The post also mentioned that “on behalf of” agreements may impact the update—modification will have to be made for agencies who are advertising on behalf of another business. The agreements are opt-in, which gives advertisers the choice to sign one.
Facebook has been working to become more transparent with its users on breaches, data mining and advertising practices used on its platform. In December, the company hosted a New York City pop-up to help users learn more about targeted ads, and how to control their privacy within the app after major data breaches.
Update: This article has been updated to show some of the demographic, interest and political targets that advertisers can use. It also shows that the on behalf agreements are opt-in.
Facebook has announced revisions to its performance review system and will now critique its employees on if they are working to change social issues, according to CNBC.
The company said it may be basing pay raises on other factors as well. Employees may also be reviewed on criteria such as whether they are assisting in building new experiences for the platform or supporting businesses that use Facebook as a vital resource.
“So in a nutshell: Facebook’s moving from a focus on growth, to a focus on change” a representative of the company told CNBC.
Previously, employee reviews were based on their performance in enhancing user growth and engagement. Pay bonuses were also contingent on if employees helped improve Facebook products and revenue. Facebook’s recent changes reflect an effort to be more cognizant of its social impacts and correct prior errors.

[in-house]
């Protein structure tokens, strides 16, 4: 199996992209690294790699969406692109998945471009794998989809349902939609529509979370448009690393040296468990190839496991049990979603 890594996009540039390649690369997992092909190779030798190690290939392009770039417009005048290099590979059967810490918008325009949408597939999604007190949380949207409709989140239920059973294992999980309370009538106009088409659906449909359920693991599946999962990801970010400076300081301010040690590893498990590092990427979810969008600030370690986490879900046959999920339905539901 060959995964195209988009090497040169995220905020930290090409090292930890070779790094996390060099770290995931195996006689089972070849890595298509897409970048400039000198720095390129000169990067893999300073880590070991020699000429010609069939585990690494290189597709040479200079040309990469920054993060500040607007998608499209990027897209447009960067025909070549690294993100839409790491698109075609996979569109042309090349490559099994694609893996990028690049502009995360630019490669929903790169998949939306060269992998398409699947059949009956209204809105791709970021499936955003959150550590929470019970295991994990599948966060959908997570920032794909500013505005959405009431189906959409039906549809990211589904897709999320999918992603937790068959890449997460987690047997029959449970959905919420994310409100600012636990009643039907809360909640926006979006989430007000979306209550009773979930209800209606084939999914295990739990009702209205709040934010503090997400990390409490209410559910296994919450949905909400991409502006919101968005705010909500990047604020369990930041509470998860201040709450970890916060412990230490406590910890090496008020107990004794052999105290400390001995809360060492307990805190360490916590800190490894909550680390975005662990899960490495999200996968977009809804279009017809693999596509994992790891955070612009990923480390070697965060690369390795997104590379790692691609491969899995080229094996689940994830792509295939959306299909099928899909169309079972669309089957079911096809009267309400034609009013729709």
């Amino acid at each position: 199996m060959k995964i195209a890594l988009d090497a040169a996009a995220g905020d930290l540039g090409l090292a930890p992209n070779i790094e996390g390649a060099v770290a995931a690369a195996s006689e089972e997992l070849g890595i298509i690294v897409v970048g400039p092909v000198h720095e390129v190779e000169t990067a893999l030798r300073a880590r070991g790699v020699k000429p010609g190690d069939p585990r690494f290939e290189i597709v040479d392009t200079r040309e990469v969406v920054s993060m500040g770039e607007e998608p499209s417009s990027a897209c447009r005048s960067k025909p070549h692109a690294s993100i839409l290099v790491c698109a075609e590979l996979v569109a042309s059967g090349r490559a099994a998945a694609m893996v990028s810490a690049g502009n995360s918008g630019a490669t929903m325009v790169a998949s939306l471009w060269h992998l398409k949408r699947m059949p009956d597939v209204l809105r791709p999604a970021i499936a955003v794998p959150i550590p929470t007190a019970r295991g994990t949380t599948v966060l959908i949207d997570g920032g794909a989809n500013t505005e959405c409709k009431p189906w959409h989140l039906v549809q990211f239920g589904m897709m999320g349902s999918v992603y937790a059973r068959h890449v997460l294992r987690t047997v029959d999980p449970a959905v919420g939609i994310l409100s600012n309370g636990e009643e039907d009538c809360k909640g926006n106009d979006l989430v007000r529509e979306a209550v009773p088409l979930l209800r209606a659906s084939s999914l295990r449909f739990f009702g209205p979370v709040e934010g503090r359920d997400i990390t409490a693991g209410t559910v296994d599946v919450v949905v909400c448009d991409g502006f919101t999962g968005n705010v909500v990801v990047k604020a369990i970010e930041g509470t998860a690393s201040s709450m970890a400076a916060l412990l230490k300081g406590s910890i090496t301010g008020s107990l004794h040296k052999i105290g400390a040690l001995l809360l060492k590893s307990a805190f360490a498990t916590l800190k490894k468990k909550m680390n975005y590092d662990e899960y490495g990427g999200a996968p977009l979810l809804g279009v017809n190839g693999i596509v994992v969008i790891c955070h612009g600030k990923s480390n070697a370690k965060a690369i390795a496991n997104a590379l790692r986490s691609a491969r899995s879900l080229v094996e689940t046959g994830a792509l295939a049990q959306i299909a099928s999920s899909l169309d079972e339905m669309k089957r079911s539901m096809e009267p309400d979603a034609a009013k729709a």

According to CNBC, the new criteria is set to be used in the first half of 2019.
Facebook has removed 22 more pages associated with Alex Jones, a conspiracy theorist whose pages have been known to spread misinformation and incite violence. Jones is mostly known for making claims that 9/11 and the Sandy Hook shooting were hoaxes.
The company deleted the pages following its latest policy changes that prohibit administrators of removed pages from creating duplicates. Last month, Facebook announced it would make pages more transparent and have third-party fact checkers flagging misleading or incorrect content.
The company has relied upon third-party fact-checkers during the 2018 midterm elections to stop the spread of misinformation about polling locations, times and dates.